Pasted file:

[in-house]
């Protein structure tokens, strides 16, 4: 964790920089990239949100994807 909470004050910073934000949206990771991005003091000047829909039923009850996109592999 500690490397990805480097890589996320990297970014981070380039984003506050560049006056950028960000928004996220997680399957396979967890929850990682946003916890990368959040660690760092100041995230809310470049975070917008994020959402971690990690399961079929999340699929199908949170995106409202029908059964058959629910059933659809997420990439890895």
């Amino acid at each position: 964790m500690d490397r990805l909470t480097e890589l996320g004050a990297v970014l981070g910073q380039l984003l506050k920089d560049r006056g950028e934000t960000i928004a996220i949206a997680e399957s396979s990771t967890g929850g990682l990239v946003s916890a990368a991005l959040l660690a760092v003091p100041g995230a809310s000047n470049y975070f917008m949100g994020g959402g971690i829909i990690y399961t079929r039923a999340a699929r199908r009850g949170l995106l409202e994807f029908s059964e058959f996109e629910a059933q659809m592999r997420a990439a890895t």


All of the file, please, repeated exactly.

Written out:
[in-house]
């Protein structure tokens, strides 16, 4: 964790920089990239949100994807 909470004050910073934000949206990771991005003091000047829909039923009850996109592999 500690490397990805480097890589996320990297970014981070380039984003506050560049006056950028960000928004996220997680399957396979967890929850990682946003916890990368959040660690760092100041995230809310470049975070917008994020959402971690990690399961079929999340699929199908949170995106409202029908059964058959629910059933659809997420990439890895």
């Amino acid at each position: 964790m500690d490397r990805l909470t480097e890589l996320g004050a990297v970014l981070g910073q380039l984003l506050k920089d560049r006056g950028e934000t960000i928004a996220i949206a997680e399957s396979s990771t967890g929850g990682l990239v946003s916890a990368a991005l959040l660690a760092v003091p100041g995230a809310s000047n470049y975070f917008m949100g994020g959402g971690i829909i990690y399961t079929r039923a999340a699929r199908r009850g949170l995106l409202e994807f029908s059964e058959f996109e629910a059933q659809m592999r997420a990439a890895t």